Background: The advantages of physical activity are particularly emphasized in children with type-1-diabetes and 60 minutes of regular daily activity is recommended. However, reports suggest that children with type-1-diabetes perform less than the recommended daily activity and are less active than their non-diabetic peers. This study aimed to: i) Identify barriers and sources of support for exercise performance in children and adolescents with type-1-diabetes. ii) Identify strengths and limitations in the exercise-directed education provided by our diabetes team.
Methods: Patients with type-1-diabetes 220 years of age, followed at the pediatric diabetes clinic, Ruth Rappaport Childrens Hospital were recruited while attending a routine visit. After signing consent, participants completed a set of questionnaires assessing demographic and health data, physical activity and barriers to its performance, family and social support, diabetes related exercise education and its implementation. The clinics medical staff, including physicians, nurses and dietitians filled a questionnaire assessing the exercise-directed education provided in clinic.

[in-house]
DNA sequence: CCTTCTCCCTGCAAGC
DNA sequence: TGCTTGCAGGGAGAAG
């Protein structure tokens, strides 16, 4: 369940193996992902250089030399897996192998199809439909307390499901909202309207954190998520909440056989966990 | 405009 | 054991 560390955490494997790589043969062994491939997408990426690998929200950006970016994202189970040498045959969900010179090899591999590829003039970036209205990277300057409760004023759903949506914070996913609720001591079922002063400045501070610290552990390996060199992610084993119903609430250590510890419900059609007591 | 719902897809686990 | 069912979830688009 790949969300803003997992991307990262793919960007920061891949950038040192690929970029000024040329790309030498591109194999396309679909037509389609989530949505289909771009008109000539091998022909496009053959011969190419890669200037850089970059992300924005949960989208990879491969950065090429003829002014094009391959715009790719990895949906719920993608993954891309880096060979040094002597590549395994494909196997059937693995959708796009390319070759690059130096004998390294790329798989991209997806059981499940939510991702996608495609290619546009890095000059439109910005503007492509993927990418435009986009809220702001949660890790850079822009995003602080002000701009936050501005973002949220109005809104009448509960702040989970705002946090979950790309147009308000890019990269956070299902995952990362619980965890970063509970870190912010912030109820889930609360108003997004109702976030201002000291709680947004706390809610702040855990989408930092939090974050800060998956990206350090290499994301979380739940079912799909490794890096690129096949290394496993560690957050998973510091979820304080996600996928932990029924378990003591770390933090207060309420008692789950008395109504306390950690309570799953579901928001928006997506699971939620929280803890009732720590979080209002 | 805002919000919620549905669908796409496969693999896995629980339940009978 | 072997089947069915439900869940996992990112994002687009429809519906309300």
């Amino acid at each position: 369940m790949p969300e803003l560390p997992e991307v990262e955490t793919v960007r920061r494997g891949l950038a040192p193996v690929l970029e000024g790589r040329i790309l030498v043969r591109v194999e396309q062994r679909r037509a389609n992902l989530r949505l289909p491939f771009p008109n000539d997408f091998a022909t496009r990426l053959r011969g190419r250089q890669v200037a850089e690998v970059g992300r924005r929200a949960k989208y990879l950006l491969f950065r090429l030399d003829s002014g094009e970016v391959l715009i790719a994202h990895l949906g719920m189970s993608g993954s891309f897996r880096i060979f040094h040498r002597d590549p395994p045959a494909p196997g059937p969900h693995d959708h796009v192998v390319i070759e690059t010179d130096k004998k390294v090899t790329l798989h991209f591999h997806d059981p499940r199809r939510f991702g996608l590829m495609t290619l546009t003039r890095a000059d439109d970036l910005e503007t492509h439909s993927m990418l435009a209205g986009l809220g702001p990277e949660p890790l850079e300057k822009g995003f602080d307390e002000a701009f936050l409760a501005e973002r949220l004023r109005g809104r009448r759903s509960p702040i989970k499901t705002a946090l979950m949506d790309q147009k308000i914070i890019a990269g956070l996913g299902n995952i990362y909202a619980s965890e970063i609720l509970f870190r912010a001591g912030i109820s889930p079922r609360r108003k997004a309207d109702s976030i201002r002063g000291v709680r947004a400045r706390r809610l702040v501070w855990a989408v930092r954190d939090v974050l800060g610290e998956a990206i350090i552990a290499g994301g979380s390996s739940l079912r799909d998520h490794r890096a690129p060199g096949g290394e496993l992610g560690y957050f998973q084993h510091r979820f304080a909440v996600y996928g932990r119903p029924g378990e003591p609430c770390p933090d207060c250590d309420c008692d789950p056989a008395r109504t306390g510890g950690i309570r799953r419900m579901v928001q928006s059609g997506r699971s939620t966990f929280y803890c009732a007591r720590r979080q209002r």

Results: One-hundred and one patients with type-1-diabetes were included in this study. Mean age was 13.2±4.2 years. Median weekly time of reported exercise was 4 hours (range 022), with no significant difference between males and females. The two most prevalent perceived barriers were risk of hypoglycemia and low fitness (reported by 75%, and 51% respectively). Family support scores were generally favorable, mean score 4.1±0.7 (15 scale). However, scores for variables reflecting active exercise-participation were in the lower half for over 50% of participants. On the other hand, social support scores were the highest for exercising together and correlated with the amount of activity performed (cc=0.360, P<0.001). The majority of patients (97%) reported that guidance for physical activity was provided in clinic, to their satisfaction. Yet, only 75% reported adjusting food, insulin or activity in order to control glucose during exercise, and less than 50% were familiar with the glucose lowering effect of exercise. All staff members reported conducting routine exercise-directed teaching in clinic, with variations in frequency. The effects of different types of exercise, guidance regarding planning exercise and the diabetes-specific equipment required were topics less consistently included in teaching.
Conclusions: In order to increase the amount of safely performed exercise in pediatric type-1-diabetes, efforts should focus on: i) encouraging active family and social involvement ii) providing structured periodic teaching by diabetes team members and assessing its implementation.
27 - 29 Sep 2018
European Society for Paediatric Endocrinology